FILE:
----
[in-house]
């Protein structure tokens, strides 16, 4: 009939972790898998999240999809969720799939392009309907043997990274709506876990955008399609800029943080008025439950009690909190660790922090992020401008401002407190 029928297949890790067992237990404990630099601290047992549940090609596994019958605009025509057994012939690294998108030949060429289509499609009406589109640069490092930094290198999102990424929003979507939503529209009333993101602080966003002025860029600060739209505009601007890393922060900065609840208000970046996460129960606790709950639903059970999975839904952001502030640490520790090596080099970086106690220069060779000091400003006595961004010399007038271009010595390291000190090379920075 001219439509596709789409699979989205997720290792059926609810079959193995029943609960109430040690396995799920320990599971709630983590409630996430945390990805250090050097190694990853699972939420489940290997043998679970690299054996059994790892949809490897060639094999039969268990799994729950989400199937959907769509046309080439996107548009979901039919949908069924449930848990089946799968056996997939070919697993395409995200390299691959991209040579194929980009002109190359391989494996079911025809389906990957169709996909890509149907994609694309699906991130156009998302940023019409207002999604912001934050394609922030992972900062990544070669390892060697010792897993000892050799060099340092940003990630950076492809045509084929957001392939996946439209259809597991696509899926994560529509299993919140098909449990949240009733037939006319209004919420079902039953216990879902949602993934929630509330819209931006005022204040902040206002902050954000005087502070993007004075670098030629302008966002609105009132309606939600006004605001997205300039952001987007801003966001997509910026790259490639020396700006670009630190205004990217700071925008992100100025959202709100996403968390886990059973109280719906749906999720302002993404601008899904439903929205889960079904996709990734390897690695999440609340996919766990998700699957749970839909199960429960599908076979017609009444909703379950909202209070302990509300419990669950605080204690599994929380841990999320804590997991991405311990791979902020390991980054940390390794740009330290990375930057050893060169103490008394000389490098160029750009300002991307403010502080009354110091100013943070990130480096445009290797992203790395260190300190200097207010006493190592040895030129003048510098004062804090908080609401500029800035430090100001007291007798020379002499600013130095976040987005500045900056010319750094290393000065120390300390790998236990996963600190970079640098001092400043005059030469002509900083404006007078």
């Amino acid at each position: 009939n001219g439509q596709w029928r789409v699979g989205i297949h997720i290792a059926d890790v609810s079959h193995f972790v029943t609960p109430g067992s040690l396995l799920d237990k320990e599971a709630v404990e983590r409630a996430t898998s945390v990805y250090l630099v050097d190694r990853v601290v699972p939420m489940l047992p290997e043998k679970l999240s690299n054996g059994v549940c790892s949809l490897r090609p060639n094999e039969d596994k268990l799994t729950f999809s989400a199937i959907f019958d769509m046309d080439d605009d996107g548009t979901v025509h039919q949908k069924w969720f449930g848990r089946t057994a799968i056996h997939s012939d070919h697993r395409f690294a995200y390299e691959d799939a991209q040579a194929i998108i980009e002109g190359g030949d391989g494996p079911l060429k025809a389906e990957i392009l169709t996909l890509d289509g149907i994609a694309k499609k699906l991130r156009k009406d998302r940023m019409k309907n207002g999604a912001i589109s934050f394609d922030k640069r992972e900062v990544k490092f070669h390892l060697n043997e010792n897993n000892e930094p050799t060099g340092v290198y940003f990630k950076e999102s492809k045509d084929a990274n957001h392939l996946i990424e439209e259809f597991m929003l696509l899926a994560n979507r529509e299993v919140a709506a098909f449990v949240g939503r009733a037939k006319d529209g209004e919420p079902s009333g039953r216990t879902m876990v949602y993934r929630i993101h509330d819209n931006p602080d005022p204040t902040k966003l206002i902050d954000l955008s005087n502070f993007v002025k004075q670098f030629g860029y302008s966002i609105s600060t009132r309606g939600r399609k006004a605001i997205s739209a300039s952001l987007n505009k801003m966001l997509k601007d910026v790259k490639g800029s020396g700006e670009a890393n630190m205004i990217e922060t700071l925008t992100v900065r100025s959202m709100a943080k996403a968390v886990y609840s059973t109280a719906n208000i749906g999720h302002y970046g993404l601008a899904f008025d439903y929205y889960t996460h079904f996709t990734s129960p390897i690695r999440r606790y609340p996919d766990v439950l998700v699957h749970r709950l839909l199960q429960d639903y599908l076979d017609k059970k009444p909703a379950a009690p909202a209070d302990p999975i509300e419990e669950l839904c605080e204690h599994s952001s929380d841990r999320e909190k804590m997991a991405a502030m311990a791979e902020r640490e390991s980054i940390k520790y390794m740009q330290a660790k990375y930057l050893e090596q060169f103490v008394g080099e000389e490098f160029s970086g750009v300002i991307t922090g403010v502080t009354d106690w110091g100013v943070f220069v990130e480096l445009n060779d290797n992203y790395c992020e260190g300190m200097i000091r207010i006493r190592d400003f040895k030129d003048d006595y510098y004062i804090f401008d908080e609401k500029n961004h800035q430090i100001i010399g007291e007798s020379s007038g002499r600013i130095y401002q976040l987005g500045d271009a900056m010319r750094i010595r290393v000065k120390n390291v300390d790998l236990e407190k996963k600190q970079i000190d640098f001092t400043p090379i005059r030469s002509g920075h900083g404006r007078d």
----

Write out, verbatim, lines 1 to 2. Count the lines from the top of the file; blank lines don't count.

[in-house]
């Protein structure tokens, strides 16, 4: 009939972790898998999240999809969720799939392009309907043997990274709506876990955008399609800029943080008025439950009690909190660790922090992020401008401002407190 029928297949890790067992237990404990630099601290047992549940090609596994019958605009025509057994012939690294998108030949060429289509499609009406589109640069490092930094290198999102990424929003979507939503529209009333993101602080966003002025860029600060739209505009601007890393922060900065609840208000970046996460129960606790709950639903059970999975839904952001502030640490520790090596080099970086106690220069060779000091400003006595961004010399007038271009010595390291000190090379920075 001219439509596709789409699979989205997720290792059926609810079959193995029943609960109430040690396995799920320990599971709630983590409630996430945390990805250090050097190694990853699972939420489940290997043998679970690299054996059994790892949809490897060639094999039969268990799994729950989400199937959907769509046309080439996107548009979901039919949908069924449930848990089946799968056996997939070919697993395409995200390299691959991209040579194929980009002109190359391989494996079911025809389906990957169709996909890509149907994609694309699906991130156009998302940023019409207002999604912001934050394609922030992972900062990544070669390892060697010792897993000892050799060099340092940003990630950076492809045509084929957001392939996946439209259809597991696509899926994560529509299993919140098909449990949240009733037939006319209004919420079902039953216990879902949602993934929630509330819209931006005022204040902040206002902050954000005087502070993007004075670098030629302008966002609105009132309606939600006004605001997205300039952001987007801003966001997509910026790259490639020396700006670009630190205004990217700071925008992100100025959202709100996403968390886990059973109280719906749906999720302002993404601008899904439903929205889960079904996709990734390897690695999440609340996919766990998700699957749970839909199960429960599908076979017609009444909703379950909202209070302990509300419990669950605080204690599994929380841990999320804590997991991405311990791979902020390991980054940390390794740009330290990375930057050893060169103490008394000389490098160029750009300002991307403010502080009354110091100013943070990130480096445009290797992203790395260190300190200097207010006493190592040895030129003048510098004062804090908080609401500029800035430090100001007291007798020379002499600013130095976040987005500045900056010319750094290393000065120390300390790998236990996963600190970079640098001092400043005059030469002509900083404006007078």